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Saturday, January 11, 2014

Building Ruins

It is our job as city builders to secure the funding necessary to build.  We cannot be frivolous, of course, but we must make the case for investment in infrastructure and architecture that lifts the soul.  Spending just enough to get by will be money wasted.  We will ultimately spend more as we return over and over again for repairs and minor functional improvements, and perhaps even an occasional beautification effort to address the worst of the ugliness, but we will never be satisfied.  There is no substitute for investing in quality.

We must be bold.  If we begin with the pessimism of limited funds, we will fail to produce the plans we need to carry us into the future.  Great plans will find investors, while weak incrementalism will only perpetuate stagnation.

If we are headed for ruin, let us at least leave ruins worth visiting.  Consider the great landmarks of civilization; some may be criticized for contributing to the financial collapse of those who built them, although I think that dubious.  There were invariably other, more critical structural problems that brought each institution to its demise.  The savings from forgoing their landmarks may have extended their life a little, but probably never could have saved them.  More significantly, the durability of landmarks has been a source of cultural and economic richness that accrues for generations beyond the measure of any discounted financial analysis.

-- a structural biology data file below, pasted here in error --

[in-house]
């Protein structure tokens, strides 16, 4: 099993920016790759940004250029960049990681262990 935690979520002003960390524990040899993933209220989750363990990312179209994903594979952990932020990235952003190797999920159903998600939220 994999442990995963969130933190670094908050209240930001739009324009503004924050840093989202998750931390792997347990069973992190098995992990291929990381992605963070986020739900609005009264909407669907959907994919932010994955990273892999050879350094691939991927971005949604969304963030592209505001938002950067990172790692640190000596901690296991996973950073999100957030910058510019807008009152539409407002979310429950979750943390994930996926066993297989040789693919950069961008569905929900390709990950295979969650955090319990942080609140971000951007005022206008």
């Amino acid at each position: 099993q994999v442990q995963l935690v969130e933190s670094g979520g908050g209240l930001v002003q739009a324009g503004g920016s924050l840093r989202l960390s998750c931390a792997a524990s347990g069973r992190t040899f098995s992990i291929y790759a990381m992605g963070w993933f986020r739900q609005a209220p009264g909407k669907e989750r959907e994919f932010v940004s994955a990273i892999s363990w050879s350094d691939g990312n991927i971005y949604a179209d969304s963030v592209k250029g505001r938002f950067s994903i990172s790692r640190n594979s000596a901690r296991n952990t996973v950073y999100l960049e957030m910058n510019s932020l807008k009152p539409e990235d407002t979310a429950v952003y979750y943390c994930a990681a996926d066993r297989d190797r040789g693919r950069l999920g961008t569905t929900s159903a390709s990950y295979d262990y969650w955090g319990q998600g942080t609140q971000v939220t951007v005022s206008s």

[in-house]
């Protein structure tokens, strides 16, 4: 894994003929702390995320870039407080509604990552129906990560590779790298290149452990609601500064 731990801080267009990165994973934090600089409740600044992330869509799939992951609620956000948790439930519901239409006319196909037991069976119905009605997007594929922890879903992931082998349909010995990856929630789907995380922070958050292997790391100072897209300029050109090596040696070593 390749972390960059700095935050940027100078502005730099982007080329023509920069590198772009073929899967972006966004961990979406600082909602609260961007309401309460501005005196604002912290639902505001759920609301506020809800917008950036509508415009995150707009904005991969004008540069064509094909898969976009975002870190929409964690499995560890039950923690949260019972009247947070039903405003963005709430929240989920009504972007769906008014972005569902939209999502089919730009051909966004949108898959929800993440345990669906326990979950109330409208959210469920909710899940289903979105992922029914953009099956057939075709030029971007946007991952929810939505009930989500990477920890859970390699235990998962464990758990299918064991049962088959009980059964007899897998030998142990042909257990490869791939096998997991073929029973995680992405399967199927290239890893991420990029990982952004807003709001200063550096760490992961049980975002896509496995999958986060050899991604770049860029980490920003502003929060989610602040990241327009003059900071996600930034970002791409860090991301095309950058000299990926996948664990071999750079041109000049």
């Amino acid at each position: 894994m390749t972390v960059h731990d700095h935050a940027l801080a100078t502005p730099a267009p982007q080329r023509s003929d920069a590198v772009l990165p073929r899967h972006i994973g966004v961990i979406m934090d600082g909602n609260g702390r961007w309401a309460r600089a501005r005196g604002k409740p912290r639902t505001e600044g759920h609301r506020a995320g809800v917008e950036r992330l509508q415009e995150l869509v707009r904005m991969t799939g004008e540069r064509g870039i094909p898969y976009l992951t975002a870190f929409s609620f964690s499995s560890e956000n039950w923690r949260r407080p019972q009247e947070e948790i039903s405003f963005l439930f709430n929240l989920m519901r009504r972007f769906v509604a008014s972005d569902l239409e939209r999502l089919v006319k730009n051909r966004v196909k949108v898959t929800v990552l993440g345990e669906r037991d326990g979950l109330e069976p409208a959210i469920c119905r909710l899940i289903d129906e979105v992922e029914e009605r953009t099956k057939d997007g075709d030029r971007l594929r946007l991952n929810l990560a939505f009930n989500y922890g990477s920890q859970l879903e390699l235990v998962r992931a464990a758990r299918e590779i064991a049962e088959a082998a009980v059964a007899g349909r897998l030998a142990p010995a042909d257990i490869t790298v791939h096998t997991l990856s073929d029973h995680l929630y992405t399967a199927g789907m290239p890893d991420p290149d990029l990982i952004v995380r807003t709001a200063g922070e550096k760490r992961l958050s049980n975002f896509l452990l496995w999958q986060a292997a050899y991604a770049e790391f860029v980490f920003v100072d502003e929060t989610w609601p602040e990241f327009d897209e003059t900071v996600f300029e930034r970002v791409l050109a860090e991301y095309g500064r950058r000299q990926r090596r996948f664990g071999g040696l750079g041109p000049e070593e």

As city builders, we owe a responsibility to the present and the future to produce quality landmarks. If we end in failure, let's make it the failure of ruins.

 Herman van Swanevelt (1603/1604–1655), via Wikimedia Commons

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